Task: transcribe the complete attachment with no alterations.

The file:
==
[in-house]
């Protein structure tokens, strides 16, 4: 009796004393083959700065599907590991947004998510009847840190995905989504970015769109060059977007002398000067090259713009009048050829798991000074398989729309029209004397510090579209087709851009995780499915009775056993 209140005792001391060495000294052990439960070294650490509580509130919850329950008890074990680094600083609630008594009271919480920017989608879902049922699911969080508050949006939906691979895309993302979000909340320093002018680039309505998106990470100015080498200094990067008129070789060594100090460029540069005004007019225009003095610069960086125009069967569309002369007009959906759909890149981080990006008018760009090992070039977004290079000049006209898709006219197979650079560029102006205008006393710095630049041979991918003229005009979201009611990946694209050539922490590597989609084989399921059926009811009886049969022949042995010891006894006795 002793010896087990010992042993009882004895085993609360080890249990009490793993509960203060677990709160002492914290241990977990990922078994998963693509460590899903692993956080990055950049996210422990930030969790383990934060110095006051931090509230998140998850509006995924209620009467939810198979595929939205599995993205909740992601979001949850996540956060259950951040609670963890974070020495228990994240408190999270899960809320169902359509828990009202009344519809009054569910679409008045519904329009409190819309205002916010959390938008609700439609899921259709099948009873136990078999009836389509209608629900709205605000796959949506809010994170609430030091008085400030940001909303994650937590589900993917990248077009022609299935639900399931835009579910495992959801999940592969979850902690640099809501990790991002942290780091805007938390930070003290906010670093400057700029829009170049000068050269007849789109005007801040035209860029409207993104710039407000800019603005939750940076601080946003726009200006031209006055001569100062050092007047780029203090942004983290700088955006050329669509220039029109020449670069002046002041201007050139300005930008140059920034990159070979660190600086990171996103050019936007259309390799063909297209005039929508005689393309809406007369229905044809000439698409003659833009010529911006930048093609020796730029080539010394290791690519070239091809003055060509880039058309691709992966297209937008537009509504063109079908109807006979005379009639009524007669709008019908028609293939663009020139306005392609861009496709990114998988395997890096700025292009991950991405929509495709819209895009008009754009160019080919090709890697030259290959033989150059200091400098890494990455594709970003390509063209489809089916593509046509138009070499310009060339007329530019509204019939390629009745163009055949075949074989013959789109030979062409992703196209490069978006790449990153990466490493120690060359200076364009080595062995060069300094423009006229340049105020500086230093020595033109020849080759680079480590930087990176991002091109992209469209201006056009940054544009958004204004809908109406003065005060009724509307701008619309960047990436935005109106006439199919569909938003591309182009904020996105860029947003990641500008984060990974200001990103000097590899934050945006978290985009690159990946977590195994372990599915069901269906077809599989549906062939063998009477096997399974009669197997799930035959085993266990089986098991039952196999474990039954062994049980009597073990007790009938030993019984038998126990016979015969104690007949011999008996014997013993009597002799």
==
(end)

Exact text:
[in-house]
């Protein structure tokens, strides 16, 4: 009796004393083959700065599907590991947004998510009847840190995905989504970015769109060059977007002398000067090259713009009048050829798991000074398989729309029209004397510090579209087709851009995780499915009775056993 209140005792001391060495000294052990439960070294650490509580509130919850329950008890074990680094600083609630008594009271919480920017989608879902049922699911969080508050949006939906691979895309993302979000909340320093002018680039309505998106990470100015080498200094990067008129070789060594100090460029540069005004007019225009003095610069960086125009069967569309002369007009959906759909890149981080990006008018760009090992070039977004290079000049006209898709006219197979650079560029102006205008006393710095630049041979991918003229005009979201009611990946694209050539922490590597989609084989399921059926009811009886049969022949042995010891006894006795 002793010896087990010992042993009882004895085993609360080890249990009490793993509960203060677990709160002492914290241990977990990922078994998963693509460590899903692993956080990055950049996210422990930030969790383990934060110095006051931090509230998140998850509006995924209620009467939810198979595929939205599995993205909740992601979001949850996540956060259950951040609670963890974070020495228990994240408190999270899960809320169902359509828990009202009344519809009054569910679409008045519904329009409190819309205002916010959390938008609700439609899921259709099948009873136990078999009836389509209608629900709205605000796959949506809010994170609430030091008085400030940001909303994650937590589900993917990248077009022609299935639900399931835009579910495992959801999940592969979850902690640099809501990790991002942290780091805007938390930070003290906010670093400057700029829009170049000068050269007849789109005007801040035209860029409207993104710039407000800019603005939750940076601080946003726009200006031209006055001569100062050092007047780029203090942004983290700088955006050329669509220039029109020449670069002046002041201007050139300005930008140059920034990159070979660190600086990171996103050019936007259309390799063909297209005039929508005689393309809406007369229905044809000439698409003659833009010529911006930048093609020796730029080539010394290791690519070239091809003055060509880039058309691709992966297209937008537009509504063109079908109807006979005379009639009524007669709008019908028609293939663009020139306005392609861009496709990114998988395997890096700025292009991950991405929509495709819209895009008009754009160019080919090709890697030259290959033989150059200091400098890494990455594709970003390509063209489809089916593509046509138009070499310009060339007329530019509204019939390629009745163009055949075949074989013959789109030979062409992703196209490069978006790449990153990466490493120690060359200076364009080595062995060069300094423009006229340049105020500086230093020595033109020849080759680079480590930087990176991002091109992209469209201006056009940054544009958004204004809908109406003065005060009724509307701008619309960047990436935005109106006439199919569909938003591309182009904020996105860029947003990641500008984060990974200001990103000097590899934050945006978290985009690159990946977590195994372990599915069901269906077809599989549906062939063998009477096997399974009669197997799930035959085993266990089986098991039952196999474990039954062994049980009597073990007790009938030993019984038998126990016979015969104690007949011999008996014997013993009597002799």